It is important to consider the ramifications of what will occur in the gold market when the lower boundary of this correlation breaks. Gold and yen, which have behaved nearly identically for the past six years, will be ready to start responding to independent fundamentals. This will be a significant shift in a marketplace where investors have become used to treating the two assets as practically the same.

Should the ratio break higher through the upper (blue) correlation boundary, it would signify that yen is poised to take leadership over gold. We place the odds of this occurring as low; however, the possibility must be mentioned.

In contrast, should the correlation break lower, it would signify that gold is set to emerge as the safety asset of last resort, freed from whichever forces have held it in check with yen over recent years.

A break lower from the correlation will occur with a simultaneous surge in gold prices. Investors would be signaling their favor for gold versus yen, and this would represent a seismic shift in the marketplace.

As we can see on the last chart, such a possible breakdown in the gold to yen correlation is not far off into the future. We can presently see the ratio curving lower, again preparing to test the lower boundary. We see gold breaking its long-term downtrend as yen lags. While the break of the correlation may not occur this year, our best assessment is that we will see a definitive severing of the yen-gold relationship sometime in 2018.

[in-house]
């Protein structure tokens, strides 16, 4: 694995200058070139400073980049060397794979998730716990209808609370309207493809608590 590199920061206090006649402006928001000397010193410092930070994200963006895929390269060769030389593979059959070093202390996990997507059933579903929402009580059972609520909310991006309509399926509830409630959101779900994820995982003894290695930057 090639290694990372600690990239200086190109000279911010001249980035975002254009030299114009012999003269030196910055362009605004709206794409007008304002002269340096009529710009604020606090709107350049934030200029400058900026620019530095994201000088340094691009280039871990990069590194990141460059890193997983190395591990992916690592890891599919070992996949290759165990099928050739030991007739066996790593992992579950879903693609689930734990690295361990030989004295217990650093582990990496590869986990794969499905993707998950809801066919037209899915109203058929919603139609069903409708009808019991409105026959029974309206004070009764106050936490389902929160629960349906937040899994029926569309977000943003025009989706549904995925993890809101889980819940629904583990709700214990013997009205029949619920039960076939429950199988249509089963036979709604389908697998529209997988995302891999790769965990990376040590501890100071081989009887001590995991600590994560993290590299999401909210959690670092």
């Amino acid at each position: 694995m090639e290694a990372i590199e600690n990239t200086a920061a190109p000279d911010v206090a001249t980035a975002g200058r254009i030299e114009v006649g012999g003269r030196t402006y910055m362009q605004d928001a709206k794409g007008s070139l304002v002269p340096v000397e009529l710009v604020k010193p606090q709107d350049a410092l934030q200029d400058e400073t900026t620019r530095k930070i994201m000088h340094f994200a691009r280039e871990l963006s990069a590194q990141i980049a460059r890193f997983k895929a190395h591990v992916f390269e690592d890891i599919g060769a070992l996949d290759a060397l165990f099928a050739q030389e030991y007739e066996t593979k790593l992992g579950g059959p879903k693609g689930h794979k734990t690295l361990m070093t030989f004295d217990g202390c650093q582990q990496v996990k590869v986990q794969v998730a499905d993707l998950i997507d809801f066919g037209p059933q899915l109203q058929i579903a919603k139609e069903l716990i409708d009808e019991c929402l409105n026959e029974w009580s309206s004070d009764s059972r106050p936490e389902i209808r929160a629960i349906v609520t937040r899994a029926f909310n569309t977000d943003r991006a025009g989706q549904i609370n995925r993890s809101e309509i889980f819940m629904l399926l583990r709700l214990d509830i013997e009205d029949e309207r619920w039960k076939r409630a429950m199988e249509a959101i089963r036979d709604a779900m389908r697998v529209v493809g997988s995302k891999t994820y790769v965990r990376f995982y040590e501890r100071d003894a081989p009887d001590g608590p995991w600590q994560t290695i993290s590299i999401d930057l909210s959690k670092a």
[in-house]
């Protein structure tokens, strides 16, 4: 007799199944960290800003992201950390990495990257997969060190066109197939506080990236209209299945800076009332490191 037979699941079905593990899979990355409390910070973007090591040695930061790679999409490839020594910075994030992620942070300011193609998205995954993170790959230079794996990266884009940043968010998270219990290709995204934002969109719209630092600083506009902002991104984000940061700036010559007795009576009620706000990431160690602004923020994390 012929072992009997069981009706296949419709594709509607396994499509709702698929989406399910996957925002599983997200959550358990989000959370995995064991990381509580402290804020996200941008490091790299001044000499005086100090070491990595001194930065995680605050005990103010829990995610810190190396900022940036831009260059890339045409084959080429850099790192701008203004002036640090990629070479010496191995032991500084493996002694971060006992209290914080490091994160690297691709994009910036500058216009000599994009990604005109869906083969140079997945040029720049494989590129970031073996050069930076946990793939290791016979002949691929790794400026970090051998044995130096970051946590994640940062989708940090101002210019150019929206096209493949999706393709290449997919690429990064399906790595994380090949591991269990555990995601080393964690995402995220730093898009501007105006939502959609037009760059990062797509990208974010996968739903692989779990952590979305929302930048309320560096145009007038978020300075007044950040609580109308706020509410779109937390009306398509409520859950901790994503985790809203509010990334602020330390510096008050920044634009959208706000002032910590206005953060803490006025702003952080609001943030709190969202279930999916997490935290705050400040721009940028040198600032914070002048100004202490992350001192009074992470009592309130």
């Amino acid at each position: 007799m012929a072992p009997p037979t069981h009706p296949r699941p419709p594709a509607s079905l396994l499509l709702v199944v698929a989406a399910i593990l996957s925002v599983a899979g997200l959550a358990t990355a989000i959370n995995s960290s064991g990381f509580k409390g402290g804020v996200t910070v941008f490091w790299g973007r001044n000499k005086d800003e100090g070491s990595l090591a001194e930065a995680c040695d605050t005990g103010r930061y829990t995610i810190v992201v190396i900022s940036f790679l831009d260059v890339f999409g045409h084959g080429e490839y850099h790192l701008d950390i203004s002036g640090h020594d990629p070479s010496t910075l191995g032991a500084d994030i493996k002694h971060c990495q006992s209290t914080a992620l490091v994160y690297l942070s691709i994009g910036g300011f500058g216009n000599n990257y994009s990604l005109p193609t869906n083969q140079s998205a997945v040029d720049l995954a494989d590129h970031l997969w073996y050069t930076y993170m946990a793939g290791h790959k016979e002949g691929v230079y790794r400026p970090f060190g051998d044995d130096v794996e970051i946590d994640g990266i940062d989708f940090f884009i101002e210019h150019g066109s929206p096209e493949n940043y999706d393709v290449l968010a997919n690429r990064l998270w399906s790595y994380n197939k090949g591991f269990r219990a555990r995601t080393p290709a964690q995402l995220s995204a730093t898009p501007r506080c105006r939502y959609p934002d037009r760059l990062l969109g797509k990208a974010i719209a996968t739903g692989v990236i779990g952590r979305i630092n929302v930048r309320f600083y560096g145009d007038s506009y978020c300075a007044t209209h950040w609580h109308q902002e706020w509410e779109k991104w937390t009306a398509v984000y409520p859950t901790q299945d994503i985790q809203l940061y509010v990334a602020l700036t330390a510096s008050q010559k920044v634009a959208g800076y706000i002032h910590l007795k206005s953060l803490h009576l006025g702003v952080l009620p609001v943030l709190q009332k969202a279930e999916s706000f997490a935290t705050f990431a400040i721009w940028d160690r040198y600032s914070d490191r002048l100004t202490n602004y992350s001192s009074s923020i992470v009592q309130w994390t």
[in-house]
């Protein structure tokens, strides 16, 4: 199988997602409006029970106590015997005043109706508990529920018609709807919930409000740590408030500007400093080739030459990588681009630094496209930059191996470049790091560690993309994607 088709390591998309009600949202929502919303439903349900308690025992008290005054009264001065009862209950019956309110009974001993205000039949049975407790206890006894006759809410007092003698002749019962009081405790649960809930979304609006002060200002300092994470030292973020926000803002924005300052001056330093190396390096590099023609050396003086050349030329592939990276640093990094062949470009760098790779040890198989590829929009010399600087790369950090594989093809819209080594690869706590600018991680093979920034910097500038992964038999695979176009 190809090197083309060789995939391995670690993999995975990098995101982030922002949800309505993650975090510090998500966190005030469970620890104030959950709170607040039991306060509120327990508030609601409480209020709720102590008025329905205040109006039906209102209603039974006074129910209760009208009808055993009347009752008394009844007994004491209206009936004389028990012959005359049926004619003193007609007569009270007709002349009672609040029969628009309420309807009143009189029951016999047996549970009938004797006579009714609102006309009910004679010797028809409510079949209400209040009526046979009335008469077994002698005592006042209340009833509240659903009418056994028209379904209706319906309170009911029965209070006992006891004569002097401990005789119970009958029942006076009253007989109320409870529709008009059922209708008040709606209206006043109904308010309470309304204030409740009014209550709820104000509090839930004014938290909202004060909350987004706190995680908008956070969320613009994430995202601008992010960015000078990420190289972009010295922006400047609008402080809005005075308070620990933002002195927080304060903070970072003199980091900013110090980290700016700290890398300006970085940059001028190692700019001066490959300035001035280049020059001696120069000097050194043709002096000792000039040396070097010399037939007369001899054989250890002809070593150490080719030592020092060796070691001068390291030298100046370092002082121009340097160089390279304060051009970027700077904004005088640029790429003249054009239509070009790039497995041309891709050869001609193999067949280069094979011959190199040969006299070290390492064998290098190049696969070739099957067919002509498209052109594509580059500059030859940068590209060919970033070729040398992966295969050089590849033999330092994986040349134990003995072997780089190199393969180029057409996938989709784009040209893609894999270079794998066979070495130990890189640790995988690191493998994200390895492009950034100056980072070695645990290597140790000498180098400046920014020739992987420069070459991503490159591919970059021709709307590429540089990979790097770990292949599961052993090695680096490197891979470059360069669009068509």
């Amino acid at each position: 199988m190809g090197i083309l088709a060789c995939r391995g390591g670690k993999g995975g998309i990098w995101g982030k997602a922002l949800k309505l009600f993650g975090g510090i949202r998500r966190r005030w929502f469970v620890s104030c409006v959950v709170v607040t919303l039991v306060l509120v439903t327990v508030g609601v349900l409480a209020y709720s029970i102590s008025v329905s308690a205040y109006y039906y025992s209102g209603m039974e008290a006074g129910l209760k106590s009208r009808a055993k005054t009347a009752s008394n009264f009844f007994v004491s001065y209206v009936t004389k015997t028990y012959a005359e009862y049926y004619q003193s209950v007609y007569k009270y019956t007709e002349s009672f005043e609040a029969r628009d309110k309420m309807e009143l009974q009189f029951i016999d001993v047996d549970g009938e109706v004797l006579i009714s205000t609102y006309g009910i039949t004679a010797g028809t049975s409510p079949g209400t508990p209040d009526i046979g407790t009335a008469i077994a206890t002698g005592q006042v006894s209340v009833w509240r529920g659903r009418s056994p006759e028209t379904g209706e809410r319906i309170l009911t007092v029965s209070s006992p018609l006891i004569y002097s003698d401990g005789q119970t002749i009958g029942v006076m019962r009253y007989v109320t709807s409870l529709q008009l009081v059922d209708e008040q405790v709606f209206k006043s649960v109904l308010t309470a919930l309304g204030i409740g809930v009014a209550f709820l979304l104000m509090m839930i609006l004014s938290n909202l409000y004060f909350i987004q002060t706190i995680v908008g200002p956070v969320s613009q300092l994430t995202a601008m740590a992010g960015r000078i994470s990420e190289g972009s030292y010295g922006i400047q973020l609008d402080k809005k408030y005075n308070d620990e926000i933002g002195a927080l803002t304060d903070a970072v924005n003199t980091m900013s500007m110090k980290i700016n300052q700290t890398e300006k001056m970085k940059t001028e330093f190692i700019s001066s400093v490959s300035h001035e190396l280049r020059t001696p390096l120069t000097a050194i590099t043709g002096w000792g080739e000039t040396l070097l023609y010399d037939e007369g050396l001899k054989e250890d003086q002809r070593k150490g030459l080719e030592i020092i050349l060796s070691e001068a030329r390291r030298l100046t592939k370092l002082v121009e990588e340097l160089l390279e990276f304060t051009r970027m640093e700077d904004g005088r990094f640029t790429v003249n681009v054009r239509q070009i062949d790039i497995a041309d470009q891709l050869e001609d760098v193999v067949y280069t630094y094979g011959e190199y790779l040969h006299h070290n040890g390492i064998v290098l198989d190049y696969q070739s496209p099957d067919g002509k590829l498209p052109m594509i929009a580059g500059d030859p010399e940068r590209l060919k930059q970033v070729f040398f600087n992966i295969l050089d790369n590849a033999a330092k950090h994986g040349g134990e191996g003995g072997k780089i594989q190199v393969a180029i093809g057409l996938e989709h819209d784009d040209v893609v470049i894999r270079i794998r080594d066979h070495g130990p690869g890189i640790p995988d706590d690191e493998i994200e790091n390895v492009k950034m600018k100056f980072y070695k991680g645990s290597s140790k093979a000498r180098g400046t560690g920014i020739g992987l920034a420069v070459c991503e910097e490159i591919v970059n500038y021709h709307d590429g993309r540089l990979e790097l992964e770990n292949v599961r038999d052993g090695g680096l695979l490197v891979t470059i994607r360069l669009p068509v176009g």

Fundamentally, what could be the cause for this breaking correlation? We speculate that increased tensions with North Korea could cause Japanese investors to move assets into gold, which would have the effect of lowering the value of yen in gold terms. A sufficient movement by Japanese investors in this direction could be the spark to cause the relationship to finally sever.

Takeaway On Gold And Yen

Both gold and Japanese yen have acted as the same asset class for practical purposes since 2011. However, early signals show gold beginning to outpace yen. Investors should not underestimate the impact that a more significant breakdown in this ratio will have on gold prices. We expect a major gold advance to coincide with a break of the lower boundary of the correlation.


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Christopher Aaron is a former counter-terrorism officer for the CIA and Department of Defense. He has always had an independent, analytical outlook, volunteering to serve two tours in Iraq and Afghanistan from 2006 – 2009 to gather real-time intelligence for military leaders in Washington, D.C. Drawing upon his investigative skills, he turned his attention to the financial markets in the mid-2000’s and has been sharing his research and analysis for over a decade.

iGold Advisor is dedicated to providing intelligent and independent analysis of the precious metals, currency, and commodity markets. We are neither perma-bulls nor perma-bears on any asset; rather, we endeavor to maintain a focused discipline on the psychological, wave, and cycle patterns that ebb and flow continuously through all markets. You can reach Christopher at: